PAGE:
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TGIF with Kim Churchill

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Up until now our TGIF series has predominantly focused on party JAMS, handpicked by the likes of Little Dragon, Royal Blood & Dune Rats that have all done their bit in helping kick start our weekends BUT every now and then a more chilled 2 day break is what the doctor ordered.

Cue Kim Churchill (You probably know him from hearing the killer Window To The Sky every 15 minutes on your radio) and his selection of tracks that are the perfect prescription for when you’re leaving your dancing shoes & sequined suit in the wardrobe. Featuring tunes from Coldplay, Nick Drake, Chet Faker, Passenger, Neil Young, Alt-j, Bon Iver, James Blake & more you’re definitely not going to have the neighbours calling the cops on this one.

Hit play on the playlist below and read on for a little breakdown as to why each track earned its spot.


Passenger - Let Her Go

Kind of jumping on a very full band wagon, but I think this song is timeless. One of the best examples of a songwriter getting stronger and stronger and more and more moving. 

Chet Faker - Love and Feeling

His sound is wonderful. I love the electronic feel whilst still maintaining a real dedication to the art of song writing. He’s got a wonderful way of singing too. 

Alt J - Taro

One of my favourite albums. It’s the lyrics in this that really get me. The vocalist really found a new place to explore in his style and in this day and age that’s tough. 

Bob Dylan - Pretty Saro

Only just released last year after over 40 years gathering dust. Some of his most mystifying work can be found on this album and this performance is just incredible. 

Daft Punk feat. Paul Williams - Touch

What a collaboration! I love this album and I think the way Paul Williams sings is immediately classic! I love the more experimental side of Daft Punk too. I’m a sucker for a good sound scape. 

Future Island - Seasons (Waiting On You) 

Just his voice! Also, so many damn good one liners.

Pink Floyd – Astro Domine (Live) 

Some of their best song writing and I love Syd Barrett’s input. This live version comes from a more polished era of Floyd and I’m a fan of the added production and performance quality to what is already one of their best songs. 

Ben Howard - Keep Your Head Up 

Just a good helpful song to remind me which way to look in life. 

Nick Drake - Road

One of my favourite guitarists and songwriters ever. I find a lot of people never get this guy, sometimes I feel it’s a fragile and narrow path to understanding his genius. If it is this way, this song is the safest route.

Neil Young - A Man Needs a Maid

I love the orchestral stuff in this and I’ve been very inspired by Neil Young’s melodic ideas. This is one of my favourites - ever. 

Bon Iver - Flume

The track that lead me into a real obsession for a long time. One of the best songwriters of our era and I also love his style of production. I think he took music to a new place. What more could an artist hope to do?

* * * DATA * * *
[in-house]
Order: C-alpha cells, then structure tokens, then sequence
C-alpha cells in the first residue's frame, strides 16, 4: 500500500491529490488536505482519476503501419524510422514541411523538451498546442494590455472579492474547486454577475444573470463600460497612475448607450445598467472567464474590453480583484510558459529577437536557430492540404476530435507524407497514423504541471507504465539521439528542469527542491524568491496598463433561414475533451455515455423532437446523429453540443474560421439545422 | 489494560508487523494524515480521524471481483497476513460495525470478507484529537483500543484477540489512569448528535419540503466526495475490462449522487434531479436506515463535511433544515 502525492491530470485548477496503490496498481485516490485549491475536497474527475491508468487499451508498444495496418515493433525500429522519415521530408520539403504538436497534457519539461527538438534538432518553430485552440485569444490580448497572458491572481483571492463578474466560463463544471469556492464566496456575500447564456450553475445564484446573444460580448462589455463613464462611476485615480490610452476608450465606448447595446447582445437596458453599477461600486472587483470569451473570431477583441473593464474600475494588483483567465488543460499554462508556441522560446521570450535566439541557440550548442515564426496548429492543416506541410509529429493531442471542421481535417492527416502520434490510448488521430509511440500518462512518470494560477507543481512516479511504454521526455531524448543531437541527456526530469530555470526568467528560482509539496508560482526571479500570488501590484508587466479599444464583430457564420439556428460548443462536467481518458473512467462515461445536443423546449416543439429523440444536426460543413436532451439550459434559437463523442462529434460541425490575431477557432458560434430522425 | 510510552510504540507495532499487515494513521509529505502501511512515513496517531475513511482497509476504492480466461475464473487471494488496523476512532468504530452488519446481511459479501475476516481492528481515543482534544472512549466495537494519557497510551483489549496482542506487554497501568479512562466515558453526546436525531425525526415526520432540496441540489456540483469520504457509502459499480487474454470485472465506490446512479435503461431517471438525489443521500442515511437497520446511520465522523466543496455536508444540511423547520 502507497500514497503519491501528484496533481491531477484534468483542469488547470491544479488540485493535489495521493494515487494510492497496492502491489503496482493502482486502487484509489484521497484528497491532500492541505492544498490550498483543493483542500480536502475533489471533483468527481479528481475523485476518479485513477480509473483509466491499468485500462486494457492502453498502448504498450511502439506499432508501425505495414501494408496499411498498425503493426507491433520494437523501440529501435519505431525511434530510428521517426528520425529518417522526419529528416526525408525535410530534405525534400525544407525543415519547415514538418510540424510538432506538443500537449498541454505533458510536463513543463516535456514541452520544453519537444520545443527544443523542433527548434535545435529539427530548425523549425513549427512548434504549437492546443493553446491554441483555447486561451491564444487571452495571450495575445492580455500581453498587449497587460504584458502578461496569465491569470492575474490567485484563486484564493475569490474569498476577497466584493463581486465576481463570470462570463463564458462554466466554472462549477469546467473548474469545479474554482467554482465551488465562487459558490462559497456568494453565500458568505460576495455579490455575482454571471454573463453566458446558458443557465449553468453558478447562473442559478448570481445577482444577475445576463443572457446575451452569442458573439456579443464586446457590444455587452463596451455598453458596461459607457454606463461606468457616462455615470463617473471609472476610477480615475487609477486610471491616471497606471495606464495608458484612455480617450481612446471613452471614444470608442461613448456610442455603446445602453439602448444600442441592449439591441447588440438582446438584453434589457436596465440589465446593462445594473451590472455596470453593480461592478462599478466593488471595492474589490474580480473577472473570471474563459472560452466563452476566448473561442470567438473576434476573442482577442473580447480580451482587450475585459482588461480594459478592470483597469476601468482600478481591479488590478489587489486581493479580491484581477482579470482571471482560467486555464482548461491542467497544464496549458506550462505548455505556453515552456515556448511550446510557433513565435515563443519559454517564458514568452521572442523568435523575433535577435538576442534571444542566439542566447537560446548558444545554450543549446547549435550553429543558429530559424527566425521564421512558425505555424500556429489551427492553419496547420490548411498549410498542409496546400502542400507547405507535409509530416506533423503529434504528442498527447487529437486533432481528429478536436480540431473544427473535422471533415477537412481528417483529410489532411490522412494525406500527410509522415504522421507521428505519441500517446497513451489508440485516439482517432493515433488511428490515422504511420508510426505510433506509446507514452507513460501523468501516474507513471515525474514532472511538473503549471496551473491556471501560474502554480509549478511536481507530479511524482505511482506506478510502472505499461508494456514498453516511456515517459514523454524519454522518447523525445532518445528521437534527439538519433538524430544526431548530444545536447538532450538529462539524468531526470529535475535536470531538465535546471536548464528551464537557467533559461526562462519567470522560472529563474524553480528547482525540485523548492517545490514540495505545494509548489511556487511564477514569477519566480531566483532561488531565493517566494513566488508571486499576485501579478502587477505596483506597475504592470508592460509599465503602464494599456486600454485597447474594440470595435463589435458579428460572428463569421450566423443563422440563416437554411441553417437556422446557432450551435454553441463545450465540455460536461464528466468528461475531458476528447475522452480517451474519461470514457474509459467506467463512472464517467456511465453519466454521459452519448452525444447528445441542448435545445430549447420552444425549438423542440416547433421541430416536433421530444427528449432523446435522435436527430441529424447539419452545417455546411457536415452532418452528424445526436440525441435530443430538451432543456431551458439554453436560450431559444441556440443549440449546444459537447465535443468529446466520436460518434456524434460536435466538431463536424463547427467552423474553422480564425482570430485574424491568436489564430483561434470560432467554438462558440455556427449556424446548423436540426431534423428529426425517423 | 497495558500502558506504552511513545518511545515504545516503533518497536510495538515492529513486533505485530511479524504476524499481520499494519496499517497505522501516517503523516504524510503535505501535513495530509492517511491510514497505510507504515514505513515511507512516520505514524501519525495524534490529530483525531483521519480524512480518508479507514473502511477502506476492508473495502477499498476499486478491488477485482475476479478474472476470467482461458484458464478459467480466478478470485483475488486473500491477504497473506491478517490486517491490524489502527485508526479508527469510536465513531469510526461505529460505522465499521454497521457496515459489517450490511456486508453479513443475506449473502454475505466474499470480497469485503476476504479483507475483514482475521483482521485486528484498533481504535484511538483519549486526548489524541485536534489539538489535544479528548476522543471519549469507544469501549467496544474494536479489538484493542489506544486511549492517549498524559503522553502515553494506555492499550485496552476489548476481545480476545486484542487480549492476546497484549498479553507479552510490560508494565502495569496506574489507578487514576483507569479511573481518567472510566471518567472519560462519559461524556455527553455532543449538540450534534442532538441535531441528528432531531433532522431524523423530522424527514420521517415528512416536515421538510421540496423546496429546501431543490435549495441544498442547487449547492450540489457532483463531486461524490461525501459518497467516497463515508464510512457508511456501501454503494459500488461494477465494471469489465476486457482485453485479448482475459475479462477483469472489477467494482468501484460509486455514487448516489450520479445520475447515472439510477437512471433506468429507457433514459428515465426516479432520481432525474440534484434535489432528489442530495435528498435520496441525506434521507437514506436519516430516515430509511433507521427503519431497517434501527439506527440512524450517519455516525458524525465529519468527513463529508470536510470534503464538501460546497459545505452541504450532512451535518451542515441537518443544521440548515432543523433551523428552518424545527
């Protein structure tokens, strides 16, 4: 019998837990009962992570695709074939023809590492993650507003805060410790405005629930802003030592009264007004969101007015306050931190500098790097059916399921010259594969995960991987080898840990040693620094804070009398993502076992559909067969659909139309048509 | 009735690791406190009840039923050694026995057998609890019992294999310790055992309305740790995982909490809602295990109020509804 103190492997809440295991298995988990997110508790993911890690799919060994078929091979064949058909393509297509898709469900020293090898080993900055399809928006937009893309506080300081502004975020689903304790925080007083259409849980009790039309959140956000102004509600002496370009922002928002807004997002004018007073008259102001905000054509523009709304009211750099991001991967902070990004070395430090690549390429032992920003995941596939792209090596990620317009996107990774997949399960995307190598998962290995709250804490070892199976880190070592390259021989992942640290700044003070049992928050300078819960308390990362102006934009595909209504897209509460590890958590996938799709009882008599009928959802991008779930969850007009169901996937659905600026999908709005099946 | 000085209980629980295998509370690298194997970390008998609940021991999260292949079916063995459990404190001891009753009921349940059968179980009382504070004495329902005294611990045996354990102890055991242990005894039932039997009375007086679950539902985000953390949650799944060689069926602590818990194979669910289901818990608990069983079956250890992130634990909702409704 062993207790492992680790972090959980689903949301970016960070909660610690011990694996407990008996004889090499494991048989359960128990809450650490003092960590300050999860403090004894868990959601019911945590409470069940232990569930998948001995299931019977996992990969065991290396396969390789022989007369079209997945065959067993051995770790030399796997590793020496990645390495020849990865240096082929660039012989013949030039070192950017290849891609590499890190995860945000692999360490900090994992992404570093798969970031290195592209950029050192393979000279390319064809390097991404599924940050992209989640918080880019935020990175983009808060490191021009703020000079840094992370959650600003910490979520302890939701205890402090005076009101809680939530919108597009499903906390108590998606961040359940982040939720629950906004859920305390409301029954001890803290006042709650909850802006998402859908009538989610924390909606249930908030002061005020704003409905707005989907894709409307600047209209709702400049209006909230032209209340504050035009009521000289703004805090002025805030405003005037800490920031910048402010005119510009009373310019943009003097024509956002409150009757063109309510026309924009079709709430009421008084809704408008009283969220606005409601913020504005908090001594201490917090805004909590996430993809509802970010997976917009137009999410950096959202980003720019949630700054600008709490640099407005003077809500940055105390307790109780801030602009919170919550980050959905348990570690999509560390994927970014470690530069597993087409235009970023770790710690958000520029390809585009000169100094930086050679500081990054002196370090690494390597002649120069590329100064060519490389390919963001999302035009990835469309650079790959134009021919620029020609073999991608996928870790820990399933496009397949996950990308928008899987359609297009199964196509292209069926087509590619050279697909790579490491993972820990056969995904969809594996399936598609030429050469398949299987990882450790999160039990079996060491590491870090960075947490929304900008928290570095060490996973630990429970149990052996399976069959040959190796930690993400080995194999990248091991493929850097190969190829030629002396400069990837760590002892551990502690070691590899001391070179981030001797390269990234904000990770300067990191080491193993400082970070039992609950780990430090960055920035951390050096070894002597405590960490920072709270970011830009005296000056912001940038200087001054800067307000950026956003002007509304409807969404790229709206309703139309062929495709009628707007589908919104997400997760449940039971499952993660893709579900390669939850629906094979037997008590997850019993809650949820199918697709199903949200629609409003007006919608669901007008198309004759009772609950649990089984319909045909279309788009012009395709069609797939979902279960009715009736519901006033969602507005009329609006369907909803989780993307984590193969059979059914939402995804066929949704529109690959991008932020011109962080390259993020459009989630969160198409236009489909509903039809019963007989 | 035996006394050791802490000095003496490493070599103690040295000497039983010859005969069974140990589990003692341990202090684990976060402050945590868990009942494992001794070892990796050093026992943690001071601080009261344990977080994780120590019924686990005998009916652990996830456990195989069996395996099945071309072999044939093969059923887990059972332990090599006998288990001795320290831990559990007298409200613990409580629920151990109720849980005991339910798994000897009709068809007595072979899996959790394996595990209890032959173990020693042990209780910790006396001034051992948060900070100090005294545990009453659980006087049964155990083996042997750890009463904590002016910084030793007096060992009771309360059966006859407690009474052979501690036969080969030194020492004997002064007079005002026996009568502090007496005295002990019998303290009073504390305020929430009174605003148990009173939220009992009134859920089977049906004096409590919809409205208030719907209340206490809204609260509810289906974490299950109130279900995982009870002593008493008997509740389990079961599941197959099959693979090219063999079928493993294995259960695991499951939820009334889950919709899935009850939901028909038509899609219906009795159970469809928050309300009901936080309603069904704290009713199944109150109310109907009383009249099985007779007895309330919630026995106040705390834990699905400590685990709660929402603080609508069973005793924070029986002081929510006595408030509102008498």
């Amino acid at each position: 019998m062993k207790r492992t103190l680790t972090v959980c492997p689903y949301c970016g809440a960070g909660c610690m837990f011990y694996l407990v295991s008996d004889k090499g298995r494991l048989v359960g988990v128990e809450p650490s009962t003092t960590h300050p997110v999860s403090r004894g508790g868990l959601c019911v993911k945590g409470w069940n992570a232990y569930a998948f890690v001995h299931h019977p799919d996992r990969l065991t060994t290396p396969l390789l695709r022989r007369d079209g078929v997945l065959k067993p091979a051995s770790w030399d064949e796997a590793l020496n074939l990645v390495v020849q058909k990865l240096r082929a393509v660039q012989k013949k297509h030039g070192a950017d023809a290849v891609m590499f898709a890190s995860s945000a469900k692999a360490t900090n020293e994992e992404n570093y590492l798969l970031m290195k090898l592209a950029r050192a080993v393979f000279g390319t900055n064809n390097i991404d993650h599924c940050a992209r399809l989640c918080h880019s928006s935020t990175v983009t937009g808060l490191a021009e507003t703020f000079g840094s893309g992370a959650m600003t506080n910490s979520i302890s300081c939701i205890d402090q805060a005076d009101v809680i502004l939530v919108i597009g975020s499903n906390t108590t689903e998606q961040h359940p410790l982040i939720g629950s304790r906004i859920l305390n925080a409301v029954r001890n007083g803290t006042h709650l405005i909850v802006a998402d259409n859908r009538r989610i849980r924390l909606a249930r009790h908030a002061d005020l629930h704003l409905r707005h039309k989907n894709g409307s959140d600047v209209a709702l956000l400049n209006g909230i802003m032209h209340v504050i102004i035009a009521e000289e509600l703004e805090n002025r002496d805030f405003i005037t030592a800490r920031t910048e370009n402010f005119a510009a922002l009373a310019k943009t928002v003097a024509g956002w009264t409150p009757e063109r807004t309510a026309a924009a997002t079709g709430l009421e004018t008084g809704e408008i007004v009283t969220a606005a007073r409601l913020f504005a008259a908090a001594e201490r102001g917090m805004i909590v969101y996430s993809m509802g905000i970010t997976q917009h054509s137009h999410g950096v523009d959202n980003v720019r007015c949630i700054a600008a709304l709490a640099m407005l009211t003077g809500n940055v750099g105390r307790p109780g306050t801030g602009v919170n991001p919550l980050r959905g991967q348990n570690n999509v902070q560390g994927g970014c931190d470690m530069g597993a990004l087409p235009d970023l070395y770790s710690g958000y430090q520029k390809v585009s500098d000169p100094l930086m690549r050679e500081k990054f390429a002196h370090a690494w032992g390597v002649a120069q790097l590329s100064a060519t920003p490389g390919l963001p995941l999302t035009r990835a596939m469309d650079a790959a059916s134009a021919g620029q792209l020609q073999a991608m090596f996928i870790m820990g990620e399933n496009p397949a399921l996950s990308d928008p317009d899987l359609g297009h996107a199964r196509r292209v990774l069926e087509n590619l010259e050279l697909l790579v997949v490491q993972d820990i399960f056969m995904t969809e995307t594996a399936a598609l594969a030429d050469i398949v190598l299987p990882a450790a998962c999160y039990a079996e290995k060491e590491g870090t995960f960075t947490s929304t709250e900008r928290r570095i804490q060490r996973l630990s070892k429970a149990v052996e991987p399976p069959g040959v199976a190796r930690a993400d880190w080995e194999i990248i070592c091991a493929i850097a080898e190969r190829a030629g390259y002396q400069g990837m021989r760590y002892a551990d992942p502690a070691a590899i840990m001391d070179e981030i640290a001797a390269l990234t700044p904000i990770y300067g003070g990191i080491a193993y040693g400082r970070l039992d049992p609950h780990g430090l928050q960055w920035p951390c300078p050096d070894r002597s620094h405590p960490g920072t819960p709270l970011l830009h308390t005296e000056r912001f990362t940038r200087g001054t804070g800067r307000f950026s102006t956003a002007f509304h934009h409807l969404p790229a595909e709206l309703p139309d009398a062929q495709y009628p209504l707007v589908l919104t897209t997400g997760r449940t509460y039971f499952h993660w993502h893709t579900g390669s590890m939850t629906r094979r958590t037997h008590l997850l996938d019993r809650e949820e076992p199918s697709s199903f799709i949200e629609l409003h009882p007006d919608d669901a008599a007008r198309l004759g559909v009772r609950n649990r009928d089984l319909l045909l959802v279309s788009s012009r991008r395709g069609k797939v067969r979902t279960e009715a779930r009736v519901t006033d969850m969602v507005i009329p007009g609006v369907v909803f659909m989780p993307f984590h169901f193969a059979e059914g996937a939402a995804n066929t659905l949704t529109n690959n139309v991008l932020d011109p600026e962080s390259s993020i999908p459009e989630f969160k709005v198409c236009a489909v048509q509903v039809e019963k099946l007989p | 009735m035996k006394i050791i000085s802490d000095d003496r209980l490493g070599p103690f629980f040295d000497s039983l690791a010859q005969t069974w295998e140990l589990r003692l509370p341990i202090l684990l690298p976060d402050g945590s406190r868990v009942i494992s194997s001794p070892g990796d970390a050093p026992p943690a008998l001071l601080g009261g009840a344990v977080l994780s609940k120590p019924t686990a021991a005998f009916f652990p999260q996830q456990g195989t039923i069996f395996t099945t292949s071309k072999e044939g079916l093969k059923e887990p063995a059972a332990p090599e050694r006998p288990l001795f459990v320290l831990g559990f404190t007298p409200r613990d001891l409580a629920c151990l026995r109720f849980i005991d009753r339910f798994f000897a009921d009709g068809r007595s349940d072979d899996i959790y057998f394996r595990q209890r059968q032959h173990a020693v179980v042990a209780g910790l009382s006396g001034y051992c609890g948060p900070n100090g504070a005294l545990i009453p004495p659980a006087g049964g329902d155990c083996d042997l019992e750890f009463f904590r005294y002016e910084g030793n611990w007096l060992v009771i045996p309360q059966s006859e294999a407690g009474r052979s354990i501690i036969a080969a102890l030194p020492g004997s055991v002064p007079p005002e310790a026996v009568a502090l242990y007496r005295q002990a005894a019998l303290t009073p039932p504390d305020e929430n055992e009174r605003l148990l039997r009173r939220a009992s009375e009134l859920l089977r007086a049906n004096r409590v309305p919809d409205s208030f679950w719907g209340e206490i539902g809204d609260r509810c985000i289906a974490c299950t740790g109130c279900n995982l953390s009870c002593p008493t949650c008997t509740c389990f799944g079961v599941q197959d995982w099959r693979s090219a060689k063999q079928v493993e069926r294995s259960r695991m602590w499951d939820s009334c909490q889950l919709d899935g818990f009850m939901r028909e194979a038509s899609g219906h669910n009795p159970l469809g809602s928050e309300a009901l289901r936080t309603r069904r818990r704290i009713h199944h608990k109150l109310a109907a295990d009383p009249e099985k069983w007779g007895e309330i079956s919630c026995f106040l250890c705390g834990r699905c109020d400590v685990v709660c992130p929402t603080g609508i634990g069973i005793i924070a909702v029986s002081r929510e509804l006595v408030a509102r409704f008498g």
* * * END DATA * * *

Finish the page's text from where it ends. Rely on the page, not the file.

Led Zeppelin - The Lemon Song

The godfathers of metal and the cool new kids of blues. My favourite guitarists ever and quite possibly my favourite band ever. 

Coldplay - Shiver

I got this album very early on from my cousins in England. Yeah, they have gone to a lot of places since here (and I admit I like them all), but this was a real pop masterpiece. I love how raw his vocal performances were on this album. So much emotion in them. 

Tracy Chapman - Give Me One Reason

I listened to this song every morning when I was a teenager washing dishes in a cafe. Tracy Chapman became one of my favourite artists and, as this is the doorway, I figured it was the one of hers to share. 

Pearl Jam - Once

Way to shake the world apart. I think more than anything it’s Eddie’s vocal performances on this first album that make it so timeless. My favourite Pearl Jam album by far. 

The Beautiful Girls - Learn Yourself 

Helped guide me through adolescence. Matt McHugh’s lyrics in those days were a god send. Stopped me being an angry little teen and helped me realise life was a bit less serious and a bit more kind.

Tom Waits - Hell Broke Luce

Well… I’ve just never heard anything like this. I had to include Tom Waits. I’ve spent too many hours ogling over everything he does to miss him. The whole Bad As Me album was brilliant, especially for an artist so far into his career. 

James Blake - The Wilhelm Scream 

I feel JB changed things immediately with this album. Electronic music needed a good kick of something - and it didn’t necessarily have to be a huge dance track. 

Edward Sharpe and the Magnetic Zeros - Better Days

Live, they are phenomenal. Keep the jug band spirit alive I reckon. My favourite contemporary hippy. 


Kim’s … Silence / Win … is available now where all good records are sold/streamed and if Vance Joy & Matt Corby are your bag we highly recommend giving it a go.